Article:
Outfielder Jerry Sands is quietly having one of the best seasons in the Indians organization. How is he doing it? Hard work, consistency, and sweet potatoes?
Sands grew up in Smithfield, North Carolina, a small town in Johnston County, which is the #1 producer of sweet potatoes in the United States. Each spring, the community puts on the Ham & Yam Festival, a celebration of the best ham and yams in the area.
“I think I went just a few times when I was younger,” Sands said with a laugh. “They shut down a small section of one of the streets in Smithfield and had vendors from everywhere. Live music and different things. It was a good time and is definitely a big thing around there.”
The Yankees were Sands’ favorite team growing up. In North Carolina, this was viewed as rooting for the enemy.
“In North Carolina the Braves are the team that everybody cheers for since they are the closest one,” Sands said. “But I was a big Yankees fan growing up. At that time in the ‘90s they were obviously pretty good.”
Ironically, his favorite player didn’t wear pinstripes.
“I was a big Vladimir Guerrero fan,” Sands said. “All-out, didn’t really do anything flashy, but he could hit any pitch at any time and had a really good arm. I enjoyed watching him.”
Sands played his college ball at Catawba College, in Salisbury, North Carolina, two and a half hours west of Smithfield. He was a business administration major, three year starter, and the school’s all-time home run run leader (61 in 173 games) before the Dodgers drafted him in the 25th round of the 2008 MLB Draft. Sands remembers draft day like it was yesterday.
“I was playing summer ball in the coastal plain league and the coach gave me the two days off,” Sands said. “I thought I was going to go higher than I did and ended up waiting until the 25th round. My dad and I got in a car and drove from our house to Florence, South Carolina so I could play that night because I wasn’t sure if I was going to get signed or not. It was hectic.”
In 2010, Sands was named player of the game in the Class-A Midwest League All-Star Game. Immediately after the game he was promoted to the Double-A Chattanooga Lookouts, where he hit .270 with 17 homers and 47 RBI in 68 games. Sands was later named the Dodgers minor league player of the year.
“I wasn’t really sure what my approach was going to be when I got up there,” Sands said. “Do I swing or do I take? Right before I went up, James Loney told me if it’s there just go ahead and swing and get the jitters out of the way.”
Sands took Loney’s advice and hacked at the first pitch.
“I jammed it, double down the right field line in Dodger Stadium. It was a special moment.”
“I’m going to remember both of them forever.”
Sands spent most of the 2012 season in Triple-A with the Albuquerque Isotopes, where he hit .296 with 26 homers and 107 RBI in 119 games and was selected as the designated hitter on the post-season All-PCL All-Star team.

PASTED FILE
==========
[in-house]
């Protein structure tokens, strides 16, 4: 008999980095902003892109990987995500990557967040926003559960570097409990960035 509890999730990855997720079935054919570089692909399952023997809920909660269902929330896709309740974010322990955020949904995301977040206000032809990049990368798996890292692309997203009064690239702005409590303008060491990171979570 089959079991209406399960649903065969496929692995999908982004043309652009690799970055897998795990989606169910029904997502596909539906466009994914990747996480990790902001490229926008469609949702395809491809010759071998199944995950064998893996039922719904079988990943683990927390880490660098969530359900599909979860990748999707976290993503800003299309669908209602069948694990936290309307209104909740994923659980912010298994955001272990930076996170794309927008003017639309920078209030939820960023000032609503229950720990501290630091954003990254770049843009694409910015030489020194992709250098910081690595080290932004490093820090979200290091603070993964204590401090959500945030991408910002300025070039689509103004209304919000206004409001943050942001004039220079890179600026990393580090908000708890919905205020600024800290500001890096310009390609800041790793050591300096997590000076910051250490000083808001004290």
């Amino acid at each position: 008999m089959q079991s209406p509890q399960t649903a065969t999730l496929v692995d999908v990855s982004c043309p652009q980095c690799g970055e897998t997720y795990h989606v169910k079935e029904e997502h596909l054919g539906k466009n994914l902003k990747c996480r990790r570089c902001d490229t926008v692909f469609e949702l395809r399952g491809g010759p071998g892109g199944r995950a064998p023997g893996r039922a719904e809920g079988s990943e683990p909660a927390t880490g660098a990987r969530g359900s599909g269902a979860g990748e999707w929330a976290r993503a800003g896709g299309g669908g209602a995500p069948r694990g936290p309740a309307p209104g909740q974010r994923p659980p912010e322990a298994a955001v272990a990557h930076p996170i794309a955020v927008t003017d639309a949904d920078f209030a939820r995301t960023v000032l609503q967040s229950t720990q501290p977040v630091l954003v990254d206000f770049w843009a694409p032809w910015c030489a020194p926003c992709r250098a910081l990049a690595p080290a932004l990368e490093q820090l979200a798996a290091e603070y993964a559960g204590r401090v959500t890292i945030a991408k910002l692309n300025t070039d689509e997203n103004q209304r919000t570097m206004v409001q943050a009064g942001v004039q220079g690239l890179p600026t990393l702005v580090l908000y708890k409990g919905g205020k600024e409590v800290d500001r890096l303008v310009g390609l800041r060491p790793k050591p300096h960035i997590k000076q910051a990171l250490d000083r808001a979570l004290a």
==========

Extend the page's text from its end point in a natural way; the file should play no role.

On October 4, Sands and Rubby De La Rosa were traded to the Boston Red Sox to complete the deal that brought Adrian Gonzalez, Josh Beckett, Carl Crawford, and Nick Punto to the Dodgers. In December, the Red Sox traded Sands along with three others to the Pittsburgh Pirates for Brock Holt and Joel Hanrahan.
He spent the entire 2013 season in Triple-A with the Indianapolis Indians and hit just .207 with seven home runs. Sands was designated for assignment by the Pirates in December and later claimed off waivers by Tampa Bay. He played most of the year with the Durham Bulls, where he hit .268 with nine home runs and 36 RBIs. In 12 games with the Rays, he hit .190 with one home run and four RBI.
Sands elected for free agency and signed a minor league contract with the Indians in December. The Indians purchased his contract on April 10 and added him to the active roster. Sands became an instant fan favorite with clutch hits against the Tigers and Mariners. He was designated for assignment on April 29 and called back up by the Indians on May 28. In his first at bat, he hit a two-run home run, and was sent down to Columbus the next day.
In 27 plate appearances scattered over two short stints with the Tribe this year, Sands is hitting .375 (9-24) with one home run, two doubles, six RBI, three runs, and three walks.
Sands hasn’t slowed down at the plate in Columbus, where he’s hitting .278 with a team leading 14 home runs to go along with 45 RBI. He’s one of four batters in the International League with more walks than strikeouts. His 16.2 percent walk rate ranks first.
“I’ve just kind of refined some things,” Sands said. “I’ve been working on my swing the last couple of years just getting a little bit more consistent with it.”
“Knowing where I am in the lineup. We had Aggie [Aguilar] and Lonnie and then me. Knowing that those guys are going to be on base a lot. Knowing situations I’m going to get pitches and when I’m not. And then staying aggressive when I need to and not missing them is my main thing. Just trying to stay consistent as possible.”
With the first half of play in the books, what are Sands’ goals for the remainder of the season?
“Getting this team to the playoffs,” Sands said without hesitation.
The Clippers (57-45) are in the thick of the playoff race, trailing the West Division leading Indianapolis Indians by one game.
“Individually, I’d like to finish on a good note. Hopefully, get another chance up with the Indians. This organization’s been good to me this year and I think I’ve played pretty well so hopefully I’ll get a shot there, but I’m here now so hopefully get this team some wins and make the playoffs and make a pretty good run.”
Photo credit: Eric Sprague / Columbus Clippers